Centres

Forging Economic Synergy: Australia’s Path to ASEAN Prosperity

 

In conjunction with the ASEAN-Australia Special Summit, Joanne Lin, Kristina Fong and Melinda Martinus explore how Australia can deepen its economic ties with ASEAN and unlock new avenues for growth.

“Enhancing ASEAN’s Role in Critical Mineral Supply Chains” by Sharon Seah and Mirza Sadaqat Huda

 

The clean energy transition momentum is gathering pace globally, and in Southeast Asia as well. The transition is dependent on an uninterrupted supply of critical minerals and metals that are essential for the production of low-carbon technologies.

The supply of critical minerals is impeded by several constraints. First is the dominance of a handful of countries in both the upstream and downstream parts of the supply chain. Second is the current geopolitical race to secure supplies leading to greater protectionist behaviours, exhibited through export bans and trade impediments.

This study focuses on four selected critical minerals which are important to the region. Two criteria are used in determining a mineral having high significance: (1) There are significant deposits of it which can be tapped on to bolster Southeast Asia’s strategic position in the supply chains; and (2) It is an essential input in industries and sectors of importance in Southeast Asia. The four critical minerals examined in this study are: copper, nickel, bauxite (alumina), and rare earth elements (REEs).

The study makes three recommendations to enhance ASEAN’s role in the critical minerals supply chains. The first addresses the insufficiency of investments in early-stage exploration and exploitation of critical minerals and, in the process, calls for an embracing of circular economy principles. The second appeals for investments at all stages, including in technology to tap into downstream activities beyond refining and purification, and in the manufacturing of component parts such as battery cell storage and permanent magnets. The third calls for improvements in sustainability management in the mining sector, which is generally extremely environmentally and socially damaging to communities.

The Potential and Prerequisites for ASEAN-Japan Cross-Border Digital Payments

 

Bryan Tan Jia Yang and Katrina Navallo explore possibilities for a cross-border digital payment arrangement between ASEAN and Japan.

Timor-Leste in ASEAN: Is It Ready to Join?

 

After more than a decade of deliberations, ASEAN leaders agreed on 11 November 2022 in principle to admit Timor-Leste as the eleventh member of the regional organization and to grant Timor-Leste observer status to attend all ASEAN meetings. Timor-Leste has demonstrated positive developmental progress, and fact-finding missions across the three ASEAN Community pillars have returned generally optimistic results.

However, an assessment of Timor-Leste’s ability to fulfil its commitments and obligations reveals that the country will need to close the gap with the ten existing members on matters such as the ratification and implementation of legally binding agreements and derivative work plans. Creating enforcement mechanisms and finding ways to implement commitments at the local level will be important.

Timor-Leste has put in place institutional structures and implementing agencies for advancing cooperation with ASEAN. It is also moving towards harmonizing its laws with ASEAN instruments. However, its capacity remains in question due to a lack of substantive knowledge and technical expertise among government officials, as well as inadequate infrastructure, logistics and facilities for hosting ASEAN meetings.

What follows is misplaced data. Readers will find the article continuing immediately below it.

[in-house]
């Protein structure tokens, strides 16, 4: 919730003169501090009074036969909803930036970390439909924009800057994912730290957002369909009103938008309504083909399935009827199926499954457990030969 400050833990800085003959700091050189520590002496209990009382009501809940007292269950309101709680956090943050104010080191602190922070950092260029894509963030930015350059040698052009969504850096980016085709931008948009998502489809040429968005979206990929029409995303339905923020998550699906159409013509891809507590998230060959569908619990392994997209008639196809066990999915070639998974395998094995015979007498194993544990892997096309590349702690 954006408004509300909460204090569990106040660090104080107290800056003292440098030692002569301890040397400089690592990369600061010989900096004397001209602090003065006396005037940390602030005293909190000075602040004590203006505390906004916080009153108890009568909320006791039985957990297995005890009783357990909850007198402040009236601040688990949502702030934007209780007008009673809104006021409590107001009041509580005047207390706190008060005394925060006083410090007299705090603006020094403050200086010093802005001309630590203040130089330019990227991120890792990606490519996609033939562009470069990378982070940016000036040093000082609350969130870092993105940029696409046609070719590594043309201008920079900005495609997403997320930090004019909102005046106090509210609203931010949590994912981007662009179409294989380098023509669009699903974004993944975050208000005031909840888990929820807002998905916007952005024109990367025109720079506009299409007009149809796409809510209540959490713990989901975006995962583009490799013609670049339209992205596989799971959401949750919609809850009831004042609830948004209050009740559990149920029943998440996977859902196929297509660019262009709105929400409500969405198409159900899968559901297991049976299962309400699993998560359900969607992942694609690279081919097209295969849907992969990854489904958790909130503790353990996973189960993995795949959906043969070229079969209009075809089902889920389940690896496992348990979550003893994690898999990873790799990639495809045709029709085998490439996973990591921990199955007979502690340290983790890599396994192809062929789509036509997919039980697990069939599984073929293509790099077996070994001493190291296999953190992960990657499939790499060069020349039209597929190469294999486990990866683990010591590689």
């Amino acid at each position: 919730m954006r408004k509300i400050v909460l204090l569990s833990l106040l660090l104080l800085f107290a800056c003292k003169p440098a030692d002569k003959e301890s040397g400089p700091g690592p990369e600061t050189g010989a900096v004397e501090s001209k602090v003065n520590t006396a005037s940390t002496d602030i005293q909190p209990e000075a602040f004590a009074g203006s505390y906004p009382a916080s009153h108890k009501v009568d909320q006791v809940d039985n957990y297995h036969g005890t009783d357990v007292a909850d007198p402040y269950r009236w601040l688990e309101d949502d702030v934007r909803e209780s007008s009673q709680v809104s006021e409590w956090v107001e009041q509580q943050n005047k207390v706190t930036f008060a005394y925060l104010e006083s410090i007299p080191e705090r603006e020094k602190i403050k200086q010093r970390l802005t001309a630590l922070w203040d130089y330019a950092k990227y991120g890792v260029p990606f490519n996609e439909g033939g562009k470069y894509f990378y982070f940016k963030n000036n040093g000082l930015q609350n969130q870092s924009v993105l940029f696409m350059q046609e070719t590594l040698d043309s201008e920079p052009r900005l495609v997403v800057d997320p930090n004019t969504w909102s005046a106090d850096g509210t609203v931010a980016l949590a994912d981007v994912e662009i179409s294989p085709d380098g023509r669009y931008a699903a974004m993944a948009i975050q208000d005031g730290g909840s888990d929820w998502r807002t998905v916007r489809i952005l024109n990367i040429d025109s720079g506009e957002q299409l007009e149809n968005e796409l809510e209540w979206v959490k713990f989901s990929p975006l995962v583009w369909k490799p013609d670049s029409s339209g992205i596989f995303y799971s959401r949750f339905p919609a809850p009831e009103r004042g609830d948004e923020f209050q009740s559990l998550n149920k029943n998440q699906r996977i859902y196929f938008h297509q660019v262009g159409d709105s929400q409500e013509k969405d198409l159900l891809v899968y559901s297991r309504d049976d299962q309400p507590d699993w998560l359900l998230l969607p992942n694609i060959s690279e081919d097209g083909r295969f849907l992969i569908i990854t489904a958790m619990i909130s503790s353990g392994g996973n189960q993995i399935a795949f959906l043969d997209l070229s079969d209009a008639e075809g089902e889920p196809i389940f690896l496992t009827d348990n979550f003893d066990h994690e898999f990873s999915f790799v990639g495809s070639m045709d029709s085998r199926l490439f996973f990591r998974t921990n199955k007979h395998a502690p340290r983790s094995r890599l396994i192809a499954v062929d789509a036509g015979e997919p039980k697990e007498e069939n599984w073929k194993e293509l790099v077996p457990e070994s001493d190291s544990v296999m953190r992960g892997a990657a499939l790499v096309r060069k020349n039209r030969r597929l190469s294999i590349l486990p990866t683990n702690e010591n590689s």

Strengthening human capital will be a top priority for Timor-Leste. This includes not only enhancing its personnel’s knowledge and technical expertise on ASEAN processes and procedures but also skills such as English language proficiency and negotiation. Coordinated capacity-building assistance from ASEAN and dialogue partners will be important. These efforts must also be met with economic diversification and growth of its nascent private sector.

ASEAN-EU Partnership Remains Vital to Sustain Multilateralism in A Shifting Global Order

 

Ahead of the 24th ASEAN-EU Ministerial Meeting, Joanne Lin looks at ways in which ASEAN and the EU may strengthen multilateralism as partners in integration.

Connectivity and Resilience in the ASEAN Power Grid 2.0 under Laos’ ASEAN Chairmanship

 

Sharon Seah and Mirza Sadaqat Huda examine Laos’ potential role in leading regional energy interconnectivity in ASEAN.

Towards AEC 2025 and Beyond: Making the Most of Laos’ 2024 ASEAN Chairmanship

 

Sanchita Basu Das and Julia Tijaja suggest ways in which Laos can advance its Chairmanship priorities under the ASEAN Economic Community (AEC).

ASEAN Matters for America / America Matters for ASEAN

 

ASEAN Matters for America/America Matters for ASEAN explores the important and multi-faceted relationship between the United States and the 10 ASEAN member states. The sixth edition of the publication was launched in 2023.

Southeast Asian Affairs 2023

 

Southeast Asian Affairs, produced since 1974, is an annual review of significant trends and developments in the region.

In the 2023 edition, ASEAN Studies Centre Co-coordinator Joanne Lin contributes an article on Cambodia’s ASEAN Chairmanship in 2022. The article highlights that despite doubts from critics, Cambodia has made significant strides in displaying competence and maturity to chair ASEAN in an extremely challenging year and to navigate various contentious issues within the grouping.

Laos as ASEAN Chair: Flying into Headwinds

 

Joanne Lin looks at Laos’ priorities as ASEAN Chair next year and examines the challenges that the country will face.